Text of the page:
Orange’s cellular strategy for IoT

Last week Ericsson announced that it was working with Orange Telecom to test three networks. Handset makers working with carriers to optimize coverage is nothing new but the focus of those tests does tell us about the significant challenge (and opportunity) available to the carriers as the number of connected devices grows.

The initial test will take place over the 900MHz spectrum, which is reserved in Europe for 2G and 3G cellular carriers. The goal is to improve coverage, so that harder to reach indoor spaces are connected as well as remote locations. Think everything from the smart home to that drilling rig out in a field.

The other tests related to extending battery life and reducing costs by deploying a single antenna modem that has much lower memory requirements as well as a very small power envelope. The tested modems are being made by Sequans. Sequans is focused on building low cost and low power LTE chipsets for IoT.

These tests tell the story of both ends of the market in IoT. On the one hand, carriers need to figure out a way to reduce LTE power draw as well as hardware costs. On the other end, the carriers have to find a way to extend coverage for low bandwidth applications running on 2G and 3G networks.

The challenges facing the carriers boil down to core questions about how they will provide affordable connectivity at low power and excellent coverage all the while being cognizant of the concerns that there simply may not be enough spectrum to deliver all of the data the market wants delivered. Simple sensors in a field running over 2G or 3G are one thing. Needing multiple streaming video feeds from a remote location is another.

Figuring out the perfect network technology that will keep costs down while delivering reliable, low power connectivity remains a core focus of the carriers.

To this end, Orange has chosen to invest in a new Low Power Wide Area1 (LPWA) network, which uses LoRa (Long Range) technology. LoRa competes against SIGFOX technology, which picked up a healthy 100 million Euros in investment earlier this year from the likes of Telefonica, SK Telekom and others. Orange believes IoT can help it generate 600 million Euros by 2018 for that business unit by itself.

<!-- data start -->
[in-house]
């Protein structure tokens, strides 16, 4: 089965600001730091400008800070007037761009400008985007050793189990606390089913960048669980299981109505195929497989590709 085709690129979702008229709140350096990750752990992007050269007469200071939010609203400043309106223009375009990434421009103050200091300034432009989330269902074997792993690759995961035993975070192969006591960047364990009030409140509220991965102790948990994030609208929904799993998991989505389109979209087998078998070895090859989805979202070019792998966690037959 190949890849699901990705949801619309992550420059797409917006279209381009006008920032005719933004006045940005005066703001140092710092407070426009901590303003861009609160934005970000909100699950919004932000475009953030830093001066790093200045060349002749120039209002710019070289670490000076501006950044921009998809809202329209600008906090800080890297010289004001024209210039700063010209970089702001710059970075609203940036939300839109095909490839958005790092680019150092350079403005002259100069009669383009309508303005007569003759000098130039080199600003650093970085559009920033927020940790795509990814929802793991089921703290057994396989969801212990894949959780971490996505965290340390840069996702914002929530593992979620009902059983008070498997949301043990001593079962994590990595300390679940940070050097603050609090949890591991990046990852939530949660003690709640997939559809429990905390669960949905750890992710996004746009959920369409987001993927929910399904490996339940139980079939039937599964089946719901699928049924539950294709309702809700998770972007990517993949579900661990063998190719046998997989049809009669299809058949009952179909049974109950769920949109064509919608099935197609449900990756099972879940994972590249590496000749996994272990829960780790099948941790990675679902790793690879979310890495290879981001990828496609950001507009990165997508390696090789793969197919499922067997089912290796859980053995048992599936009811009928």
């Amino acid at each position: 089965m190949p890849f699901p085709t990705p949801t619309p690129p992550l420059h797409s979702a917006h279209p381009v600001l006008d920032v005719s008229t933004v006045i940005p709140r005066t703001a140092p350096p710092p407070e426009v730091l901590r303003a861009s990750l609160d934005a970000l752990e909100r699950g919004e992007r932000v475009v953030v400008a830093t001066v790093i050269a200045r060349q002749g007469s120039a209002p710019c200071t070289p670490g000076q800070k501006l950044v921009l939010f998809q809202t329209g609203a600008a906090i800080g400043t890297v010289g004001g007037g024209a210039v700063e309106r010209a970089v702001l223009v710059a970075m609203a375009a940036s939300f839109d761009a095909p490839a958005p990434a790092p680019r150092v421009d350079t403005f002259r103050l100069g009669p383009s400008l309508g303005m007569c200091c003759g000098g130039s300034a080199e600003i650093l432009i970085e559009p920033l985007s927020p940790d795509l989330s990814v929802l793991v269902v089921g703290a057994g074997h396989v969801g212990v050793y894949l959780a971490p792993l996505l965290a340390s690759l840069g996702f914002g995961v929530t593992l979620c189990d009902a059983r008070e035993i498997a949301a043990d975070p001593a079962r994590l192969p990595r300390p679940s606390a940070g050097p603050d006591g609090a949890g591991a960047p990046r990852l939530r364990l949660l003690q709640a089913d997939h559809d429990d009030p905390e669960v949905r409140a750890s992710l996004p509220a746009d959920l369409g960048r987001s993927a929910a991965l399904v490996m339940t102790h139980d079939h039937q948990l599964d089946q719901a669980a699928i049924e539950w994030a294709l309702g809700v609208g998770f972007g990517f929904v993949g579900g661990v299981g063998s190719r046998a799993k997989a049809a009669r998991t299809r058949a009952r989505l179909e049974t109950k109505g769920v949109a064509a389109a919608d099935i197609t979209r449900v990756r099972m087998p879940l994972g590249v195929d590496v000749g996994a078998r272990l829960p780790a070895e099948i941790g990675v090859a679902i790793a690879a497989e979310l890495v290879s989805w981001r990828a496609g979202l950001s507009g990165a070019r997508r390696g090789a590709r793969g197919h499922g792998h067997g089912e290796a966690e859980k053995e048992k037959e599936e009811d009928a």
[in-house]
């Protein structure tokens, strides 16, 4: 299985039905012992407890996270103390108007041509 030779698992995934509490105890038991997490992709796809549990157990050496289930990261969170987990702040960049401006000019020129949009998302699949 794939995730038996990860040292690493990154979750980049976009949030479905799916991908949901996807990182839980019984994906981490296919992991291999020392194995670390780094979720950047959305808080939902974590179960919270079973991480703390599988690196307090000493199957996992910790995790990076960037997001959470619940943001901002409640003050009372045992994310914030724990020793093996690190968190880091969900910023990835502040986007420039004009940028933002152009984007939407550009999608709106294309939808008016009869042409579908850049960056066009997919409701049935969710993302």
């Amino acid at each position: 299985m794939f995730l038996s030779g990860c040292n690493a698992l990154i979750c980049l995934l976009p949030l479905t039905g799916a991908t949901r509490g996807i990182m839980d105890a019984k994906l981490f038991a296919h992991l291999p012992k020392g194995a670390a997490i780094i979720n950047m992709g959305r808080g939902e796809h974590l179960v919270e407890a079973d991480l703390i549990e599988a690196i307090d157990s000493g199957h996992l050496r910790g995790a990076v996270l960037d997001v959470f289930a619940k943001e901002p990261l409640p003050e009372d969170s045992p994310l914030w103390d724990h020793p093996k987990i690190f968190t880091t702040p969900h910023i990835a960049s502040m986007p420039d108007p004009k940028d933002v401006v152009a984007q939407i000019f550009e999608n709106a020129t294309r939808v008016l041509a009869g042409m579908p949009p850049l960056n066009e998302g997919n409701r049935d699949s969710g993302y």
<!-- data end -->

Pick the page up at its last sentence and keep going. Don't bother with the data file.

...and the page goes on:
LPWA is a narrow band network that has been designed to consume less energy. Specifically, Orange believes that this type of network is ideal for small connected objects that are not wired and also do not need constant, streaming communication. Rather this type of network is for objects that can emit sporadic, non critical data.

Target markets that spring to mind are sensors in the smart home as well as smart city applications like municipal lighting. Orange has its own smart home products and has joined many other carriers in the belief that the smart home represents an opportunity to leverage its cell networks to sell customers additional services.

What’s interesting for the carriers is that really two markets are emerging and figuring out how to profit in each has different constraints. Yes, bringing down the cost of LTE connectivity and hardware as well as ushering in 5G will be critical to the high bandwidth end of the market. But there’s also the lower bandwidth part of the market for everything from connected parking meters to wearables to soil sensors on a farm.

Figuring out the right mix of network technologies at the right price and the right power envelope is the challenge for the carriers going forward. Because one thing’s for sure: the entire IoT market depends on them being able to do so, and do so at massive scale.